Their high legal standards could be a strength if Japan and the EU manage to create an enabling legal framework for AI. Adequacy decisions could generate more benefits if businesses were made aware of their advantages, and the same could be said for the EPA. Japan and the EU can support each other in the negotiations in international forums such as the G20 and the WTO, as they have similar goals. The big question is if the Osaka Track or the G20 AI principles will produce any practical results or if they will just be another international declaration of intentions.

On the subject of AI, Margrethe Vestager said at her hearing before the European Parliament to become a Commissioner for a Europe fit for the Digital Age, that some consider the Chinese to have all the data and the Americans all the money, but Europe has a purpose. The same could be said about Japan, as the Social Principles of Human-Centric AI are very similar to the EU’s Ethic Guidelines for Trustworthy AI. However, this would appear to be overoptimistic because the EU and Japan should put a far greater effort if they really want to achieve a society 5.0 that is more than just utopian. They should also be aware that technology is not the panacea and will not solve all their problems.

*About the author: Ana Gascón Marcén, Assistant Professor, Department of Public International Law and International Relations, Faculty of Law, University of Zaragoza

Source: This article was published by Elcano Royal Institute


1 Defined as the number of people of working age (25 to 64 years) per person aged 65 years or over.

2 Paula Cisneros Cristóbal (2019), ‘El acuerdo de asociación económica entre la Unión Europea y Japón: negociación, contenido y análisis de los elementos clave’, Derecho y relaciones internacionales en Japón: Desde el Tratado de Amistad, Comercio y Navegación de 1868, Prensas de la Universidad de Zaragoza, 2019, p. 173-210; and Carmen Tirado Robles (2020), ‘El acuerdo Unión Europea-Japón’, en La Unión Europea, promotora del libre comercio. Análisis e impacto de los principales acuerdos comerciales, Aranzadi.

3 One example of the common approach of Japan and the EU that appears in the EPA is that they ensure that neither party requires the transfer of, or access to, source codes of software owned by a person of the other party while the Chinese policy of forced technology-transfers is the opposite.

4 Dan Ciuriak (2018), Rethinking industrial policy for the data-driven economy, CIGI Paper, nr 192, considers the free flow of data the ‘fifth freedom’ of commerce, alongside the freedom to move labour, capital, goods and services.

5 Paul M. Schwartz (2019), ‘Global data privacy: the EU way’, New York University Law Review, nr 94.

6 Graham Greenleaf (2018), ‘Japan: EU adequacy discounted’, 155 Privacy Laws & Business International Report, p. 8-10.

7 Graham Greenleaf (2019), ‘G20 makes declaration of “Data Free Flow With Trust”: support and dissent’, 155 Privacy Laws & Business International Report, p. 18-19.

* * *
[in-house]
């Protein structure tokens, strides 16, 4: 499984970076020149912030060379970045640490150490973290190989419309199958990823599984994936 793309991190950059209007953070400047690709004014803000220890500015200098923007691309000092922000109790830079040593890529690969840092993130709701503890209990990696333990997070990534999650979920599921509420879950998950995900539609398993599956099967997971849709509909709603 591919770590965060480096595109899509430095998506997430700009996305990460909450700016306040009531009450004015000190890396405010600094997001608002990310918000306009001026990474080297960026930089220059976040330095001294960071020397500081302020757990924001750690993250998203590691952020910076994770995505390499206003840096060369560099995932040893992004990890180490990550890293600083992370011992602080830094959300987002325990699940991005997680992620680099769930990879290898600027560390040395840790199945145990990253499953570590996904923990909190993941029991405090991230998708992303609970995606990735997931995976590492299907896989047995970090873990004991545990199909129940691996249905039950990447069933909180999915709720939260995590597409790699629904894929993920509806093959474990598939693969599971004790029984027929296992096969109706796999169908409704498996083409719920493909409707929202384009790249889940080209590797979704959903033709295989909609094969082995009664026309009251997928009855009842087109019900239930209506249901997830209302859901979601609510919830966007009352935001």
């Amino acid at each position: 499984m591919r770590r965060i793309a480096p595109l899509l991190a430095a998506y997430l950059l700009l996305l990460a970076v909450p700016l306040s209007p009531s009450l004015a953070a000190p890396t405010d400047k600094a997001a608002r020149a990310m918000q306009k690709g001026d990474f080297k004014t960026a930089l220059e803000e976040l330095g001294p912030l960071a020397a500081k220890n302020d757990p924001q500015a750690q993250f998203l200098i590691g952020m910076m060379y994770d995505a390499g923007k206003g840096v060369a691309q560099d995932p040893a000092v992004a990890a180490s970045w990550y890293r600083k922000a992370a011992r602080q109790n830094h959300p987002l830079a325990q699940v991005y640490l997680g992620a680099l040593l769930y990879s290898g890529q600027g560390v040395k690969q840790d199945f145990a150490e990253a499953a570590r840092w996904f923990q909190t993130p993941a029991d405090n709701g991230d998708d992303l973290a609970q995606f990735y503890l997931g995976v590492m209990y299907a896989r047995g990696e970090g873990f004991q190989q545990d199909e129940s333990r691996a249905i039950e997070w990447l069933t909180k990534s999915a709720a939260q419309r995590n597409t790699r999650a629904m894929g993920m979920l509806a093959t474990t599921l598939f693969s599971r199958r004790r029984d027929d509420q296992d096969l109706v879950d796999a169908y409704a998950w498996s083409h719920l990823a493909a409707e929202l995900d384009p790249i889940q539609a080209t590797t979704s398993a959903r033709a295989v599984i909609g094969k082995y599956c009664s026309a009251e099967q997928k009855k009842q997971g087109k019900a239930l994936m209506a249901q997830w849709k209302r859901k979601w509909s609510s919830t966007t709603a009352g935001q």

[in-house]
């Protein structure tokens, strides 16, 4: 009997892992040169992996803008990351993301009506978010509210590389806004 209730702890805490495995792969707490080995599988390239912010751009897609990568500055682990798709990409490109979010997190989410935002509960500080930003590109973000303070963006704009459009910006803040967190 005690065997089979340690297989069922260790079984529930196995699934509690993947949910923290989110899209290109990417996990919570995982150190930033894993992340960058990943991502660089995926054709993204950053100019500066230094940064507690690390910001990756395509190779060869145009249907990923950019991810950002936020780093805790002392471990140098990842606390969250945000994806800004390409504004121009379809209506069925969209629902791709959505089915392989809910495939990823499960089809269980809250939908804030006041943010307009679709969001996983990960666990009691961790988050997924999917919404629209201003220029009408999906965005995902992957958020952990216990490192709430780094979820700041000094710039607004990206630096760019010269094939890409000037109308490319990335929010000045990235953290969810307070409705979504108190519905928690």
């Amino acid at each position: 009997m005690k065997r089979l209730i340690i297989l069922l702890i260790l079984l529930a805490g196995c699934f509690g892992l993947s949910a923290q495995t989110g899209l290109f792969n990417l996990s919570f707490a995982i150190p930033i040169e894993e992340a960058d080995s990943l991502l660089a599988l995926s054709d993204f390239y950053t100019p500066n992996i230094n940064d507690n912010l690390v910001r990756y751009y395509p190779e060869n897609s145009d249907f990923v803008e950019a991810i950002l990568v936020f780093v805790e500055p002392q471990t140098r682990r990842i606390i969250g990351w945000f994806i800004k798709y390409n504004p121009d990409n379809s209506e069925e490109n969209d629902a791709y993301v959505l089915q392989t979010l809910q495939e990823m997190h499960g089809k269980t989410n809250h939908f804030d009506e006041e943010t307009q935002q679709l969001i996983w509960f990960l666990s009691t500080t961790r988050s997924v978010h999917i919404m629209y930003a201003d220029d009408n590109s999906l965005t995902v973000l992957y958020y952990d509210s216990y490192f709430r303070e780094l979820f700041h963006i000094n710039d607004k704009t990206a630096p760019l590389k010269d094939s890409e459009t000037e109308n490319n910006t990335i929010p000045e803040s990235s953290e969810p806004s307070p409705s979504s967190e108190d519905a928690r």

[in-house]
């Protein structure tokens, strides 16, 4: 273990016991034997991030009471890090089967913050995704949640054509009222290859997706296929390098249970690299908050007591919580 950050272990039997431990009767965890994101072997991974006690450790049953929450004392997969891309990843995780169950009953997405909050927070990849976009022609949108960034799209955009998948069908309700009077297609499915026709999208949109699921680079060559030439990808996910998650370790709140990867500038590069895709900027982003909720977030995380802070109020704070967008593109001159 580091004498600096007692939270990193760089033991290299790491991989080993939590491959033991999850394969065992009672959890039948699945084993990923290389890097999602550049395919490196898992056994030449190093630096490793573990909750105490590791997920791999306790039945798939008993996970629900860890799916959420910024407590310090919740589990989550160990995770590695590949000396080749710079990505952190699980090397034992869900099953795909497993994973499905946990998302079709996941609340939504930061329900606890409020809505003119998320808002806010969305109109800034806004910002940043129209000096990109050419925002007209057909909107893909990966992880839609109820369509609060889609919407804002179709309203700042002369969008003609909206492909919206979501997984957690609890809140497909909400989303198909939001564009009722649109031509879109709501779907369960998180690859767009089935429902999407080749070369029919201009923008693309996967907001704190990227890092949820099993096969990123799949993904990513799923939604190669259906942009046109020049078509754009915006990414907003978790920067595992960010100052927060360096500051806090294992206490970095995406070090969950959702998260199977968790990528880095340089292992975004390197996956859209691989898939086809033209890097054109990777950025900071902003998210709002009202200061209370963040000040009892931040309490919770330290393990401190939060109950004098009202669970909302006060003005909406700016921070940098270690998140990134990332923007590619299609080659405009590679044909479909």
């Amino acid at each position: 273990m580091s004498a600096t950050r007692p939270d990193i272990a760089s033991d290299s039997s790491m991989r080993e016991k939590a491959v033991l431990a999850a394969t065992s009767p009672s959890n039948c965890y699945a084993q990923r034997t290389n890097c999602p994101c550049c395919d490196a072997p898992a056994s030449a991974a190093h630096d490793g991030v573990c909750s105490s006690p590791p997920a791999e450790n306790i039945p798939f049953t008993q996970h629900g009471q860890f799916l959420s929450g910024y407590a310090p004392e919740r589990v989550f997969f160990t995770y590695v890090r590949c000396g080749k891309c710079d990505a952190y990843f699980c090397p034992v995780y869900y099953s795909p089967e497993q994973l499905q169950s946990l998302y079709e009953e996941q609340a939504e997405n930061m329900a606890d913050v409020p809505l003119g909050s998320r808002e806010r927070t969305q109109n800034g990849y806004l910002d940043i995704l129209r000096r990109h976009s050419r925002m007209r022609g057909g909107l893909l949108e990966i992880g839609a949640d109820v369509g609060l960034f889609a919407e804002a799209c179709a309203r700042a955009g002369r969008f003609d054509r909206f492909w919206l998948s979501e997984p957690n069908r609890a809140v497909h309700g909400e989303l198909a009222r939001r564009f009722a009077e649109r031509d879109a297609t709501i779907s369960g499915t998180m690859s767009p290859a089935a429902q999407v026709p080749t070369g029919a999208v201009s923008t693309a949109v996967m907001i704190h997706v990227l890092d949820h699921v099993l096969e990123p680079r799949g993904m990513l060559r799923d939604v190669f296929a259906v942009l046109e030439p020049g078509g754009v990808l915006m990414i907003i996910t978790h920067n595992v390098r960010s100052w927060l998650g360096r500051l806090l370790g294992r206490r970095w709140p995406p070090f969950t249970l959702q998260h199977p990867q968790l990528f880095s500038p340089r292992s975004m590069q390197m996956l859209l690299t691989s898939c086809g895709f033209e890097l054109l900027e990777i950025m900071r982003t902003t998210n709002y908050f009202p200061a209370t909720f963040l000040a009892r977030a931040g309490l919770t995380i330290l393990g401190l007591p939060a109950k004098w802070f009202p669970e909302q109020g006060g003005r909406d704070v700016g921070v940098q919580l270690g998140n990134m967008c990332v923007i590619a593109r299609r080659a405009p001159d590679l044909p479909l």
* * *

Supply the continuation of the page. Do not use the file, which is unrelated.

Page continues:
8 Ana Gascón Marcén (2019), “Las relaciones entre Japón y la Unión Europea: pasos hacia una auténtica relación estratégica”, Derecho y relaciones internacionales en Japón: Desde el Tratado de Amistad, Comercio y Navegación de 1868, Prensas de la Universidad de Zaragoza, p. 211-244.

9 George Christou & Yoko Nitta (2018), ‘EU-Japan cybersecurity cooperation’, in EU-Japan Security Cooperation, Routledge, p. 145-162.

10 The Regulation neither fully harmonises FDI screening nor creates the possibility off blocking investments at the EU level; this continues to be exclusively the competence of the states. What the Regulation does is to create the possibility for the Commission to issue an opinion in certain cases.

11 They pay special attention to critical infrastructure, whether physical or virtual, including communications, media, data processing or storage, critical technologies and dual-use items, including artificial intelligence, robotics, semiconductors, cybersecurity, aerospace, quantum technologies and nanotechnologies, access to sensitive information, including personal data, or the ability to control such information, and the freedom and pluralism of the media.

12 Margot E. Kaminski (2019), ‘The right to explanation, explained’, Berkeley Technology Law Journal, vol. 34, nr 1.

13 Souichirou Kozuka (2018), ‘Japan’s response to new technologies: draft artificial intelligence research and development guidelines for international discussions’, Zeitschrift für Japanisches Recht, vol. 23, nr 46, p. 3-18.

14 Souichirou Kozuka (2019), ‘A governance framework for the development and use of artificial intelligence: lessons from the comparison of Japanese and European initiatives’, Uniform Law Review, vol. 24, nr 2, p. 315-329.


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Elcano Royal Institute

Elcano Royal Institute

The Elcano Royal Institute (Real Instituto Elcano) is a private entity, independent of both the Public Administration and the companies that provide most of its funding. It was established, under the honorary presidency of HRH the Prince of Asturias, on 2 December 2001 as a forum for analysis and debate on international affairs and particularly on Spain’s international relations. Its output aims to be of use to Spain’s decision-makers, both public and private, active on the international scene. Its work should similarly promote the knowledge of Spain in the strategic scenarios in which the country’s interests are at stake.